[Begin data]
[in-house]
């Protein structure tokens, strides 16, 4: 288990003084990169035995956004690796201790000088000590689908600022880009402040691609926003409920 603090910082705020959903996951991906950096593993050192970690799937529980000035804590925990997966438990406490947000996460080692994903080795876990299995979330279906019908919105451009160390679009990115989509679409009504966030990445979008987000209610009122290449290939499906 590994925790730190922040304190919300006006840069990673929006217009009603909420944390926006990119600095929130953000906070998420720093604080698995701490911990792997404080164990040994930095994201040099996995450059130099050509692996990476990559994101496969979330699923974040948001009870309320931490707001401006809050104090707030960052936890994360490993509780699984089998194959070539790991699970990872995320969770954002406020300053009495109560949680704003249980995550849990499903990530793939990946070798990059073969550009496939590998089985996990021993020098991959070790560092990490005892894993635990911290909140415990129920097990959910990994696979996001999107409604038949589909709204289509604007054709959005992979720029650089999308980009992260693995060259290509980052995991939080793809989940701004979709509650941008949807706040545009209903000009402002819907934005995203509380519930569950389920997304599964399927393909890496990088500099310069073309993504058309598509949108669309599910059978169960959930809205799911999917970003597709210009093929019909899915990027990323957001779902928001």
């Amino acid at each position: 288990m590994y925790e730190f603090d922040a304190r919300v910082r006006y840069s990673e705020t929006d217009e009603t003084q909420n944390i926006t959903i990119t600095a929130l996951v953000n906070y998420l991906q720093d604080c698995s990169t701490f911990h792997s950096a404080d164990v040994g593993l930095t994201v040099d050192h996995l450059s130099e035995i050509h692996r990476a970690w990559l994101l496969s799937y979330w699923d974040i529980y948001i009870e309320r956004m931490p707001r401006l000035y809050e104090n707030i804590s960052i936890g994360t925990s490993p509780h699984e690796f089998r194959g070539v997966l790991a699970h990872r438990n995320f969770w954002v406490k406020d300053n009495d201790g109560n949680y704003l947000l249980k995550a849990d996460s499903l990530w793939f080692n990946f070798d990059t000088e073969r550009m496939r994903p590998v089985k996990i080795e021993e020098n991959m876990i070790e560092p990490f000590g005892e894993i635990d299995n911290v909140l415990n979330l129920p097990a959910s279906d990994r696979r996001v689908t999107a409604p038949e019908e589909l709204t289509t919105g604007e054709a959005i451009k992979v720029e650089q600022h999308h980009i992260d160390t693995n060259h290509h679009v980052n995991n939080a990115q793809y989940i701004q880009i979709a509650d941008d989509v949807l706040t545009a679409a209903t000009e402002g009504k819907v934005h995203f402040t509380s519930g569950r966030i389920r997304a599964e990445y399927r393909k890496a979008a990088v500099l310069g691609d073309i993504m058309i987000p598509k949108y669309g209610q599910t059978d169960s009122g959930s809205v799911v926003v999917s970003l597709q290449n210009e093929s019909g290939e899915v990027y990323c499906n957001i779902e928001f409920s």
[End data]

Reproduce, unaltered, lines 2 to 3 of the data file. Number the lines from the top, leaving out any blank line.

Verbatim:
């Protein structure tokens, strides 16, 4: 288990003084990169035995956004690796201790000088000590689908600022880009402040691609926003409920 603090910082705020959903996951991906950096593993050192970690799937529980000035804590925990997966438990406490947000996460080692994903080795876990299995979330279906019908919105451009160390679009990115989509679409009504966030990445979008987000209610009122290449290939499906 590994925790730190922040304190919300006006840069990673929006217009009603909420944390926006990119600095929130953000906070998420720093604080698995701490911990792997404080164990040994930095994201040099996995450059130099050509692996990476990559994101496969979330699923974040948001009870309320931490707001401006809050104090707030960052936890994360490993509780699984089998194959070539790991699970990872995320969770954002406020300053009495109560949680704003249980995550849990499903990530793939990946070798990059073969550009496939590998089985996990021993020098991959070790560092990490005892894993635990911290909140415990129920097990959910990994696979996001999107409604038949589909709204289509604007054709959005992979720029650089999308980009992260693995060259290509980052995991939080793809989940701004979709509650941008949807706040545009209903000009402002819907934005995203509380519930569950389920997304599964399927393909890496990088500099310069073309993504058309598509949108669309599910059978169960959930809205799911999917970003597709210009093929019909899915990027990323957001779902928001």
């Amino acid at each position: 288990m590994y925790e730190f603090d922040a304190r919300v910082r006006y840069s990673e705020t929006d217009e009603t003084q909420n944390i926006t959903i990119t600095a929130l996951v953000n906070y998420l991906q720093d604080c698995s990169t701490f911990h792997s950096a404080d164990v040994g593993l930095t994201v040099d050192h996995l450059s130099e035995i050509h692996r990476a970690w990559l994101l496969s799937y979330w699923d974040i529980y948001i009870e309320r956004m931490p707001r401006l000035y809050e104090n707030i804590s960052i936890g994360t925990s490993p509780h699984e690796f089998r194959g070539v997966l790991a699970h990872r438990n995320f969770w954002v406490k406020d300053n009495d201790g109560n949680y704003l947000l249980k995550a849990d996460s499903l990530w793939f080692n990946f070798d990059t000088e073969r550009m496939r994903p590998v089985k996990i080795e021993e020098n991959m876990i070790e560092p990490f000590g005892e894993i635990d299995n911290v909140l415990n979330l129920p097990a959910s279906d990994r696979r996001v689908t999107a409604p038949e019908e589909l709204t289509t919105g604007e054709a959005i451009k992979v720029e650089q600022h999308h980009i992260d160390t693995n060259h290509h679009v980052n995991n939080a990115q793809y989940i701004q880009i979709a509650d941008d989509v949807l706040t545009a679409a209903t000009e402002g009504k819907v934005h995203f402040t509380s519930g569950r966030i389920r997304a599964e990445y399927r393909k890496a979008a990088v500099l310069g691609d073309i993504m058309i987000p598509k949108y669309g209610q599910t059978d169960s009122g959930s809205v799911v926003v999917s970003l597709q290449n210009e093929s019909g290939e899915v990027y990323c499906n957001i779902e928001f409920s």